Investing through tax sales doesn’t result in immediate home ownership
back taxes on a home, will I own it?
Not quite. When a property owner doesn’t pay the tax bill for a piece of real estate, the county assessor’s office has the right to sell the property to someone else who is willing to pay the taxes.
But in most cases, the investor (the person who pays the tax bill) doesn’t get ownership of the property immediately. Instead, the original owner has a fixed period of time to repay the investor (or “redeem the taxes”) the amount of the tax bill plus some rate of interest. In many counties, the owner has up to two years to bring the tax bill current and the investor might receive as much as 18 percent interest over that time.
If that sounds high, in an era where interest rates at historic lows, it is. The investor is well compensated for the opportunity cost of his or her capital. For this reason, there are quite a number of people who have gone into buying up properties at tax sales with the hope of making a high rate of interest on the money. They aren’t really looking to own the property, but rather to have the homeowner redeem the taxes and earn a good amount of money along the way.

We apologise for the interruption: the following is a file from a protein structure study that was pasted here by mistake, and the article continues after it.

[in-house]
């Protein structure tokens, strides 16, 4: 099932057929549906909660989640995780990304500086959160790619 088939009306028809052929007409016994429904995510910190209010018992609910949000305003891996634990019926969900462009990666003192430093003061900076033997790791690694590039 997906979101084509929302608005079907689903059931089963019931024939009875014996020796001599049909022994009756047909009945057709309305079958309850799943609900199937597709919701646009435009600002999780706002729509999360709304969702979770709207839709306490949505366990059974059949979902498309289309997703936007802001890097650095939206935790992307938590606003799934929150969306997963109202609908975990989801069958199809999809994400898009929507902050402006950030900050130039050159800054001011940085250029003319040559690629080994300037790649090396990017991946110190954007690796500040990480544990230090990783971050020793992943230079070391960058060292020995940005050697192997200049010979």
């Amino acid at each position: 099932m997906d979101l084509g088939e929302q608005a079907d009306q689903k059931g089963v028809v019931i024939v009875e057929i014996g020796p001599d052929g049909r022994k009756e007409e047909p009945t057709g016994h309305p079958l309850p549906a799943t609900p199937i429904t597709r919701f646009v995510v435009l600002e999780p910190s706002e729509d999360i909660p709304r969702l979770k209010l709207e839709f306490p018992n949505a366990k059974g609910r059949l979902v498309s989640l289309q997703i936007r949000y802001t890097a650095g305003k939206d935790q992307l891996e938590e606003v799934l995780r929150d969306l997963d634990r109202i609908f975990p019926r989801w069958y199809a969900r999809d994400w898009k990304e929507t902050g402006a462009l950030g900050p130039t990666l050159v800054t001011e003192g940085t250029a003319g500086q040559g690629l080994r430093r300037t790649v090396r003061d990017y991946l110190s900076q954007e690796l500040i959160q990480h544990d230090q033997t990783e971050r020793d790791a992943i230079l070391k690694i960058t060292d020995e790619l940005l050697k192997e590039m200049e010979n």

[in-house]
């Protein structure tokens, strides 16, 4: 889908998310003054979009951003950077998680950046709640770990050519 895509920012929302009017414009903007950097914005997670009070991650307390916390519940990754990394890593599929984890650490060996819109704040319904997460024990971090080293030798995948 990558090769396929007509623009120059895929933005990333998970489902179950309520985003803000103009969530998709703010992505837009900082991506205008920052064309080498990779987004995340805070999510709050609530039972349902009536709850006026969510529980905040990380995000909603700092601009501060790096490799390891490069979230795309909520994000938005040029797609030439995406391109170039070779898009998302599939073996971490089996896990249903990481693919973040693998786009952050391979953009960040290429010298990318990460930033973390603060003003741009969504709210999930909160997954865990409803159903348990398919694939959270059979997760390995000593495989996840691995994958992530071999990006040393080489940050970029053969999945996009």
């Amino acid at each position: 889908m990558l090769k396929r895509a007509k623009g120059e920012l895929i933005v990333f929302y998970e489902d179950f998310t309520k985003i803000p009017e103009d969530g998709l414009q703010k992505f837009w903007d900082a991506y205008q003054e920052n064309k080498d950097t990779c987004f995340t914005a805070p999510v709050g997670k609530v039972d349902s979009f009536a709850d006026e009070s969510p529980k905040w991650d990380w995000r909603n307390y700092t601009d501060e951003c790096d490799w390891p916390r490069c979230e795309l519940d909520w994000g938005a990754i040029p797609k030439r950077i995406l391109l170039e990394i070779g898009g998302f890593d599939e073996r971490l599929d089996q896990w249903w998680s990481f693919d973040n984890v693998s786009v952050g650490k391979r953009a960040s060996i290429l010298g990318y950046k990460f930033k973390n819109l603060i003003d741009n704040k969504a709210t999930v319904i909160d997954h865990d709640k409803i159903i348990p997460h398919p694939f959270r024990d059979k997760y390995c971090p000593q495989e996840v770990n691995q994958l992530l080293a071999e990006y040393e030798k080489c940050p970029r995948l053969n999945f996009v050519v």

If the owner redeems the taxes, then he or she maintains ownership of the property. But if the two-year period elapses and the owner fails to repay the amount owed plus interest, title in the property would transfer to the investor. And trust us, many investors wind up with the title to the property.
Ilyce just had this conversation with a friend whose brother lost several properties he owned because he failed to pay the back taxes. The properties were worth several hundred thousand dollars apiece, and the inves- tor picked them up for less than $10,000 per property. Now, that’s a great rate of return, even if the properties needed a tremendous amount of repair.
On the flip side, there are situations where a tax sale may have been in error and the person that put up the money to buy the unpaid taxes at the auction may end up getting his or her money back but no interest on that money.
To find out more, please contact the assessor’s office in your area.